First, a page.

The first “official” console I owned, Sega Mega Drive (Sega Genesis in the U.S.) is a 16-bit console released in 1988 in Japan, 1989 in U.S. and in 1990 in Europe and Australia.

Sega’s attempt to end Nintendo’s domination, Mega Drive’s black color and the violence existent in some of its titles distinguished it from its direct competitor.

Mega Drive was Sega’s best selling console, achieving 35.5 Million consoles sold worldwide. Still today, third party licensed consoles compatible with Mega Drive’s games are being produced.

How I got it

md01If I had to chose my favorite console of all times, I would easily chose Mega Drive. I got it when I was 8 years old (Christmas of 1992). It was packed with Sonic The Hedgehog, and a stuffed Sonic which was my roommate for almost 18 years (poor animal, he saw things… if you know what I mean).

Back in the days where you could not “get” games from P2P, you only had the option to either buy them or borrow them (there were some shops with rental games, but only one appeared in my city, and didn’t last long). I borrowed a few, and ended up buying about 40 for this console alone.

Although I got a Game Gear later, Mega Drive was (of course) my “main” console. In fact, even after I got Sega Saturn, I sometimes still connected the “first love” for a quick spin. Eventually I took it to my grandparents’ house, where it remained for years as my “holidays’ console”, reviving the classics every time I went there for a weekend. Now, ‘she’ (my consoles are females, like the boats) is back in the place she really deserves in my collection, as an old veteran, showing the younger consoles, technological generation over technological generation, a thing or two about gaming.

Condition and Description

Considering its use and age, the main unit is well preserved. The controller needs a substitution, and the power supply adaptor is not the original. I “burned” it from long hours playing.

History

Nintendo ruled the 8 bit era of home game systems. Trying to end this domain, and motivated by the Sega System 16’s success, Sega decided to create a home system based on this arcade’s machine’s 16-bit architecture.

The console hit the Japanese market in late 1988, named Mega Drive to represent its superiority (Mega) and speed (Drive). In 1989 it was released in the American market, named Genesis, for Sega could not guarantee a patent on ‘Mega Drive’ name on the American market. In 1990, it was released in the European and Australian market, with its original name.

md02Supported by a big list of third-party developers, and with little competition in 16-bit consoles’ market in the first two years, Mega Drive quickly became the dominant platform on this segment. This rise was also potentiated by a list of good games with different genres, without the (in my opinion) excessive worries Nintendo had about violence, and gore, and adult contents (Mortal Kombat without blood, not even with a code to unlock it, really?). The decision to launch Sonic The Hedgehog as the bundled game was also proven correct, and turned a lot of NES players to the Mega Drive’s army, quitting the wait for SNES.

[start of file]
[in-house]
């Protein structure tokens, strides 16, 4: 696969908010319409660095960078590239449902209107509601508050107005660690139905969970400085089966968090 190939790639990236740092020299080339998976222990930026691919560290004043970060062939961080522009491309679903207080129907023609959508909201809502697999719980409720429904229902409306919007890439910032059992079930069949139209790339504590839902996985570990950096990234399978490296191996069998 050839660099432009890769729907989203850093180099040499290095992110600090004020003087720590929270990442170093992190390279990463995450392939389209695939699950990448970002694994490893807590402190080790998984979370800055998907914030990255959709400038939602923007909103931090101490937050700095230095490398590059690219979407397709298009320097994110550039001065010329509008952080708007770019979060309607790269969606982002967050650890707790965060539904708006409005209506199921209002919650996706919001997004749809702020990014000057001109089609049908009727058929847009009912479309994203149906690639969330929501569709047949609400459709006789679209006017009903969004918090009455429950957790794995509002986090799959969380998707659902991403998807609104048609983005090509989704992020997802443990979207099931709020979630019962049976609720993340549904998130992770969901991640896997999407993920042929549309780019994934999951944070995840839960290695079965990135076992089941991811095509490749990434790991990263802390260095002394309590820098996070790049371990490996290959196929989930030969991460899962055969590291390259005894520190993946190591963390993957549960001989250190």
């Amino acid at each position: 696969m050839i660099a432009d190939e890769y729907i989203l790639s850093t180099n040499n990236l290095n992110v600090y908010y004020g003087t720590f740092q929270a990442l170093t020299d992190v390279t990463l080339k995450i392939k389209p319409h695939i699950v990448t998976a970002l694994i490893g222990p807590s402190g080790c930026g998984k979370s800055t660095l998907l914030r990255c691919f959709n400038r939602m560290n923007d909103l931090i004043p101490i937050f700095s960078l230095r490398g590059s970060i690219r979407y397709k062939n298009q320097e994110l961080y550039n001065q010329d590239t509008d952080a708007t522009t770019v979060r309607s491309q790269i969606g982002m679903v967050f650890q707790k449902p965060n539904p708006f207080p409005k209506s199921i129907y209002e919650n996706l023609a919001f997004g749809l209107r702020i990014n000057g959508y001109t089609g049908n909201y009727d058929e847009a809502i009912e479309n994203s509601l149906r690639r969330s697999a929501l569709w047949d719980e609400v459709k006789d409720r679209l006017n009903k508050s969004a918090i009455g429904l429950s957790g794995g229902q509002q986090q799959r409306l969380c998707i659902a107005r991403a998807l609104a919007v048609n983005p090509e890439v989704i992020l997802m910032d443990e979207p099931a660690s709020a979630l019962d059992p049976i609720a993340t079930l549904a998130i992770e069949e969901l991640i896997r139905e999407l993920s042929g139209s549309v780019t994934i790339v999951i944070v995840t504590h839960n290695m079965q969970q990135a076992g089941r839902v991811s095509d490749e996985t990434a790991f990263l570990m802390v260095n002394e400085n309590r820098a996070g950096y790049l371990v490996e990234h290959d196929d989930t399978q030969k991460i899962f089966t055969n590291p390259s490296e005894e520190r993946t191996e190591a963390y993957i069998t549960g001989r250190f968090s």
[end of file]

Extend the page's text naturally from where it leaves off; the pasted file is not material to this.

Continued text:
Either to compete with other consoles appearing in the market or to increase Mega Drive’s lifespan Sega released Mega CD and Sega 32X. Both of these add-ons were proven a failure, but (if nothing more) worked as a bridge to the later appearance of Sega Saturn.

This console’s production ended in 1995. By the end of its lifespan, Mega Drive sold about 35.5 Million consoles worldwide.

Up to this day, is fairly easy to find some new third-party licensed consoles compatible with Mega Drive cartridges, or with built-in (in memory) games. These (some of them pretty cool) consoles prove that Mega Drive remained in the heart of gamers all over the world. And fairly, I might add.

Technical Specifications

CPU –Motorola 68000 running at 7.67MHz NTSC/7.61MHz PAL

Memory – 64KB Main RAM (repeated over the upper 2MB of address space), 64K video RAM, 8K work RAM (Z80). Cartridge (4MB)

Video – Different resolutions, from 256X224 to 320X480, according to region and version. 512 colors.

Audio – Yamaha CPU with 10 channels.

Communication – With Sega Mega Model, the player could connect to Sega Meganet (Japan only). With a Sega Channel adaptor, the console could be connected to Sega Channel (not in all countries).

Data – Built-in on cartridges.

Input – Mega Drive controllers, Menacer Light Gun, Sega Mouse, BatterUP baseball bat, TeeVGolf golf tee, Sega Activator.

References

http://en.wikipedia.org/wiki/Sega_Genesis

http://segaretro.org/Sega_Mega_Drive

http://classicgaming.gamespy.com/View.php?view=ConsoleMuseum.Detail&id=36&game=11

http://en.wikipedia.org/wiki/Sega_Mega-CD

http://en.wikipedia.org/wiki/Sega_32X

http://segaretro.org/Sega_Meganet

http://segaretro.org/Sega_Channel

http://www.pvcmuseum.com/games/console-specs/

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Written by Johnny

Johnny

I’m Johnny. “THE” Johnny (in concern to this website). I was born in 84, and love videogames since I can remember. I created this site as a way to “show skills”, and to have some “video game-ish” activity in my life. Talking about life, I share mine with the best wife and best family in the world. I love tattoos, and pizzas. I’m not a big fan of tattoos OF pizzas. I thought you should know!